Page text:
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  1. Contrary to adults, most pediatric peripheral nerve blocks are placed under general anesthesia.

  2. Peripheral nerve block techniques in children are primarily used as an adjunct to general anesthesia for posteroperative analgesia.

  3. The greatest immediate risk of peripheral nerve blocks is local anesthetic systemic toxicity from inadvertent intravascular injection.

  4. The interscalene block is most optimal for procedures of the shoulder. It may not be ideal for procedures of the forearm and hand because of the chance of ulnar sparing.

  5. The supraclavicular block provides a dense blockade from the humerus to the hand.

  6. The infraclavicular block provides good analgesia from the humerus to the hand and is conducive for indwelling catheter placement.

  7. The axillary approach to the brachial plexus is optimal for procedures distal to the elbow. It misses the musculocutaneous nerve, which needs to be blocked separately.

  8. The femoral nerve block can be used for many surgical techniques involving the thigh and knee, such as skin grafts, mid to distal femur osteotomies, and knee arthroscopies. It can also serve as an adjunct to procedures distal to the knee requiring analgesia to the medial aspect, which is innervated by the saphenous nerve.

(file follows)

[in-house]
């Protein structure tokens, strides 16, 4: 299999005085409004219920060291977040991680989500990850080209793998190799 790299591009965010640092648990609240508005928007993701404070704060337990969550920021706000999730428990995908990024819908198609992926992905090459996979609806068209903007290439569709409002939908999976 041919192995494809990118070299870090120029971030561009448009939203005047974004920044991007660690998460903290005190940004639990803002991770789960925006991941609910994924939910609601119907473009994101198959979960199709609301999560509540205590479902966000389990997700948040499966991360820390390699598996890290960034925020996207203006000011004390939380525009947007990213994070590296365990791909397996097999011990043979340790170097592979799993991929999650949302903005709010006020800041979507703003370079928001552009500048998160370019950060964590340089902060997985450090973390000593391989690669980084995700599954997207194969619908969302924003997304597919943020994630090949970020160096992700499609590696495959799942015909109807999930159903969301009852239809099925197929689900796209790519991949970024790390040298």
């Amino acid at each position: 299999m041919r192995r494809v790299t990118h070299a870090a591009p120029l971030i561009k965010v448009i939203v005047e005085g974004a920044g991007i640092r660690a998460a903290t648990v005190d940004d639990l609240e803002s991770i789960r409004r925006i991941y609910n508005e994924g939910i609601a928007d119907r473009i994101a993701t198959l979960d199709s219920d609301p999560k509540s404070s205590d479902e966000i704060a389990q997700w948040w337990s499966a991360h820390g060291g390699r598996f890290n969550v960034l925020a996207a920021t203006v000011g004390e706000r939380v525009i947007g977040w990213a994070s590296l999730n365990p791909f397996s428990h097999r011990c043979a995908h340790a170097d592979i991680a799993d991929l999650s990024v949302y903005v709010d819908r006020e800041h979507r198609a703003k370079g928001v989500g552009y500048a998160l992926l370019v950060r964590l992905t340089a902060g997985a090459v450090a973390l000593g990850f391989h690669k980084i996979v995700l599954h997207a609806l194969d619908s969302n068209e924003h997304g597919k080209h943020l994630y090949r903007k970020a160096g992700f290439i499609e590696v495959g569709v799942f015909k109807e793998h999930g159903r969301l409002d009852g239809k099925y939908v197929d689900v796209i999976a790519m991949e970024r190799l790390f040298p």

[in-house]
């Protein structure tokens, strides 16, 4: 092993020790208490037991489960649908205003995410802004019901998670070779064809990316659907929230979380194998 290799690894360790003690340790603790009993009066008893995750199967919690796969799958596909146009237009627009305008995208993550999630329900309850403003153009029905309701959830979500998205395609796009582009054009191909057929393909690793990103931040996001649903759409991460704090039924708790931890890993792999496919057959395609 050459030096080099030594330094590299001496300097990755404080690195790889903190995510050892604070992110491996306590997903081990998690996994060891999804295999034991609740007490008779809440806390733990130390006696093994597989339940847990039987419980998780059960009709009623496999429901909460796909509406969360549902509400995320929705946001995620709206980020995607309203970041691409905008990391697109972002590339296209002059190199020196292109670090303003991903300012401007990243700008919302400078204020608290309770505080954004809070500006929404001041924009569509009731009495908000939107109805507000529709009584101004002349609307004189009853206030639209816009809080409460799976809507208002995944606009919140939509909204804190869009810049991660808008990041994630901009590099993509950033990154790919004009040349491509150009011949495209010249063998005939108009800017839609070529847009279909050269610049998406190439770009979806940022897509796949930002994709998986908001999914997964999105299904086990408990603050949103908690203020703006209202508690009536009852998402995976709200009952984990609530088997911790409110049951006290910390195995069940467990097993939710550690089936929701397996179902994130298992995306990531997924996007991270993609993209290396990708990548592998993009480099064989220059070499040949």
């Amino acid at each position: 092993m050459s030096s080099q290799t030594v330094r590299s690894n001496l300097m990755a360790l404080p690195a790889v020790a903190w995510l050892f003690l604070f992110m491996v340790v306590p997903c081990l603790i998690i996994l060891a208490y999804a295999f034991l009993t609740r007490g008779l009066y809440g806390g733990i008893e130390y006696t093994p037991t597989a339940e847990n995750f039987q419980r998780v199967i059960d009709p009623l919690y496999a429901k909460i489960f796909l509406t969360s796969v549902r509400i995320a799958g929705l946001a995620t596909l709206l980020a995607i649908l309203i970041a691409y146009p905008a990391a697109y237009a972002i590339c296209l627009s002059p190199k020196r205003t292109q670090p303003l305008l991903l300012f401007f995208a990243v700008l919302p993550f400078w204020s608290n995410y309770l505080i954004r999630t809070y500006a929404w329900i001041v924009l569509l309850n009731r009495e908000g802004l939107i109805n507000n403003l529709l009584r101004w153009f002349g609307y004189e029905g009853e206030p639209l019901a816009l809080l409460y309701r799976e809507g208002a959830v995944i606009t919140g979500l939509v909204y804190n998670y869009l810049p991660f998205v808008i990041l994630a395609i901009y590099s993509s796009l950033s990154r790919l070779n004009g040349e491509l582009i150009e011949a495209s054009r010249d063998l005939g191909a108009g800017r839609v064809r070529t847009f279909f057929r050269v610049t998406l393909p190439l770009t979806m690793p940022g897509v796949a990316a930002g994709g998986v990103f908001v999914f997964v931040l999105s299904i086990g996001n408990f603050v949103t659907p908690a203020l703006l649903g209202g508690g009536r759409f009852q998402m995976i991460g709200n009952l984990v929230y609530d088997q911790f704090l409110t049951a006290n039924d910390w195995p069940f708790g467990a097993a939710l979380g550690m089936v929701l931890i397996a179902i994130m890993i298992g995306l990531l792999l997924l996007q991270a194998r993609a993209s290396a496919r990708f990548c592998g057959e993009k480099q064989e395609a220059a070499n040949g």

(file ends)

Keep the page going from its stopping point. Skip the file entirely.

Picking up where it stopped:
9. The sciatic nerve can be blocked at multiple locations along its course. It is useful for surgical procedures of the hip, thigh, and knee. It is very useful for procedures of the distal lower extremity but needs to be supplemented with a saphenous nerve block for complete analgesia.

  10. The lumbar plexus provides coverage of three peripheral nerves (femoral, obturator, and lateral femoral cutaneous) at a very proximal location, making it a good block for proximal femur and hip procedures.

The advancement in ultrasound technology and development of pediatric appropriate equipment have led to the increased use of regional anesthesia in infants and children. Additionally, the increased awareness of the potential neurotoxic effects of certain anesthetic agents on the developing brain has further prompted interest.1 Although pediatric regional anesthesia is mostly used as an adjunct to general anesthesia or to provide postoperative analgesia, many techniques can be used as an alternative to general anesthesia when it may be difficult or dangerous. It can also be used in the treatment of a variety of acute and chronic pain conditions. The Pediatric Regional Anesthesia Network (PRAN), and the French-Language Society of Pediatric Anesthesiologist (ADARPEF) multi-institutional projects reporting the use and incidence of complications of pediatric regional anesthesia, has concluded that regional anesthesia can be commonly performed in children at a very low complication rate.2–4


The choice of anesthesia and regional anesthetic techniques are determined by the comorbidities of the patient and with in-depth consideration of the potential risks and benefits. Important considerations include the type of surgery, surgeon preference, the experience of the anesthesiologist, and the physical and cognitive state of the patient.5 Peripheral regional nerve blockade can improve postoperative pain and patient and/or parent satisfaction. Additionally, ...

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